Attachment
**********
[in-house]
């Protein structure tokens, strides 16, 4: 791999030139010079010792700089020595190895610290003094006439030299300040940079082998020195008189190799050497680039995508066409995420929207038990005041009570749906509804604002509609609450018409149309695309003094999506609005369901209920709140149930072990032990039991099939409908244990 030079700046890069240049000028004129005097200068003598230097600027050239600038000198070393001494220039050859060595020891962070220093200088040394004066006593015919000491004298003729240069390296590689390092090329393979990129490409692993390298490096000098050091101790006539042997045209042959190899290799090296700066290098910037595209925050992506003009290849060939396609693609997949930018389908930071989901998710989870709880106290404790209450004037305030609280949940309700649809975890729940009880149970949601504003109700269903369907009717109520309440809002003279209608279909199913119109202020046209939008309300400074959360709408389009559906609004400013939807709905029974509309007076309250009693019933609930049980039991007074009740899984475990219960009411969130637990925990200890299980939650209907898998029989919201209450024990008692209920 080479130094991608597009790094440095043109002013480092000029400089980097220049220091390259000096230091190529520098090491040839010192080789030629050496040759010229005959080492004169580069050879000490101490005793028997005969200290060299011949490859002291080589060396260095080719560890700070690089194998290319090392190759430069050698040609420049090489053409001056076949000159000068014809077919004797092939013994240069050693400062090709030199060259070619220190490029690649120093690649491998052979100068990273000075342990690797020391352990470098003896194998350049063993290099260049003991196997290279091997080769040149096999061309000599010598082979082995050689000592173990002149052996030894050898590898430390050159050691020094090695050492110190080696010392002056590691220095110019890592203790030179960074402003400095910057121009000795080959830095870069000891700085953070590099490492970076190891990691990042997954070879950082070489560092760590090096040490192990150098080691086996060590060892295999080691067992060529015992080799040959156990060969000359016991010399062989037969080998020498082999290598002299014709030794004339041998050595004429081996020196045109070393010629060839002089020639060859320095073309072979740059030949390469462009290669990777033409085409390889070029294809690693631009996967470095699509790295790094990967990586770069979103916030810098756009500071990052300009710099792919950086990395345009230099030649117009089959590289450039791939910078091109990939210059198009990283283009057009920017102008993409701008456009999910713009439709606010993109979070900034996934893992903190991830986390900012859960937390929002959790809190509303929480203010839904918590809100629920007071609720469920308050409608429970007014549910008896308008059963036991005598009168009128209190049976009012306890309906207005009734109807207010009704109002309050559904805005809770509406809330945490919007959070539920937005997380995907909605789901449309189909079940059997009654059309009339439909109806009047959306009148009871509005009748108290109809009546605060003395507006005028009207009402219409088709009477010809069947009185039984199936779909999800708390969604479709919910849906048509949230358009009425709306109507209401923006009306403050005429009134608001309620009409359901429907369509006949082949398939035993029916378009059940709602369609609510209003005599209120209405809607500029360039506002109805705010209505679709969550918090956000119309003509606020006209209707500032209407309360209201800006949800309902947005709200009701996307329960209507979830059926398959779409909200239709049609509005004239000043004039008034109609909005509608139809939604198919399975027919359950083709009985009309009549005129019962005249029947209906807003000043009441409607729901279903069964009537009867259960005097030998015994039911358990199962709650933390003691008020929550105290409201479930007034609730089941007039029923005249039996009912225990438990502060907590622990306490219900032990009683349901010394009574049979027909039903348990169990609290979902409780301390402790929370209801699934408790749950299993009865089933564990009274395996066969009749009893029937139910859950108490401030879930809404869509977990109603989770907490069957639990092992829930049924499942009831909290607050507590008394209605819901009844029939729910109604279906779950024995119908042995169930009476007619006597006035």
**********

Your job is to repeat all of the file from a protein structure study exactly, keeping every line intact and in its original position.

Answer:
[in-house]
């Protein structure tokens, strides 16, 4: 791999030139010079010792700089020595190895610290003094006439030299300040940079082998020195008189190799050497680039995508066409995420929207038990005041009570749906509804604002509609609450018409149309695309003094999506609005369901209920709140149930072990032990039991099939409908244990 030079700046890069240049000028004129005097200068003598230097600027050239600038000198070393001494220039050859060595020891962070220093200088040394004066006593015919000491004298003729240069390296590689390092090329393979990129490409692993390298490096000098050091101790006539042997045209042959190899290799090296700066290098910037595209925050992506003009290849060939396609693609997949930018389908930071989901998710989870709880106290404790209450004037305030609280949940309700649809975890729940009880149970949601504003109700269903369907009717109520309440809002003279209608279909199913119109202020046209939008309300400074959360709408389009559906609004400013939807709905029974509309007076309250009693019933609930049980039991007074009740899984475990219960009411969130637990925990200890299980939650209907898998029989919201209450024990008692209920 080479130094991608597009790094440095043109002013480092000029400089980097220049220091390259000096230091190529520098090491040839010192080789030629050496040759010229005959080492004169580069050879000490101490005793028997005969200290060299011949490859002291080589060396260095080719560890700070690089194998290319090392190759430069050698040609420049090489053409001056076949000159000068014809077919004797092939013994240069050693400062090709030199060259070619220190490029690649120093690649491998052979100068990273000075342990690797020391352990470098003896194998350049063993290099260049003991196997290279091997080769040149096999061309000599010598082979082995050689000592173990002149052996030894050898590898430390050159050691020094090695050492110190080696010392002056590691220095110019890592203790030179960074402003400095910057121009000795080959830095870069000891700085953070590099490492970076190891990691990042997954070879950082070489560092760590090096040490192990150098080691086996060590060892295999080691067992060529015992080799040959156990060969000359016991010399062989037969080998020498082999290598002299014709030794004339041998050595004429081996020196045109070393010629060839002089020639060859320095073309072979740059030949390469462009290669990777033409085409390889070029294809690693631009996967470095699509790295790094990967990586770069979103916030810098756009500071990052300009710099792919950086990395345009230099030649117009089959590289450039791939910078091109990939210059198009990283283009057009920017102008993409701008456009999910713009439709606010993109979070900034996934893992903190991830986390900012859960937390929002959790809190509303929480203010839904918590809100629920007071609720469920308050409608429970007014549910008896308008059963036991005598009168009128209190049976009012306890309906207005009734109807207010009704109002309050559904805005809770509406809330945490919007959070539920937005997380995907909605789901449309189909079940059997009654059309009339439909109806009047959306009148009871509005009748108290109809009546605060003395507006005028009207009402219409088709009477010809069947009185039984199936779909999800708390969604479709919910849906048509949230358009009425709306109507209401923006009306403050005429009134608001309620009409359901429907369509006949082949398939035993029916378009059940709602369609609510209003005599209120209405809607500029360039506002109805705010209505679709969550918090956000119309003509606020006209209707500032209407309360209201800006949800309902947005709200009701996307329960209507979830059926398959779409909200239709049609509005004239000043004039008034109609909005509608139809939604198919399975027919359950083709009985009309009549005129019962005249029947209906807003000043009441409607729901279903069964009537009867259960005097030998015994039911358990199962709650933390003691008020929550105290409201479930007034609730089941007039029923005249039996009912225990438990502060907590622990306490219900032990009683349901010394009574049979027909039903348990169990609290979902409780301390402790929370209801699934408790749950299993009865089933564990009274395996066969009749009893029937139910859950108490401030879930809404869509977990109603989770907490069957639990092992829930049924499942009831909290607050507590008394209605819901009844029939729910109604279906779950024995119908042995169930009476007619006597006035």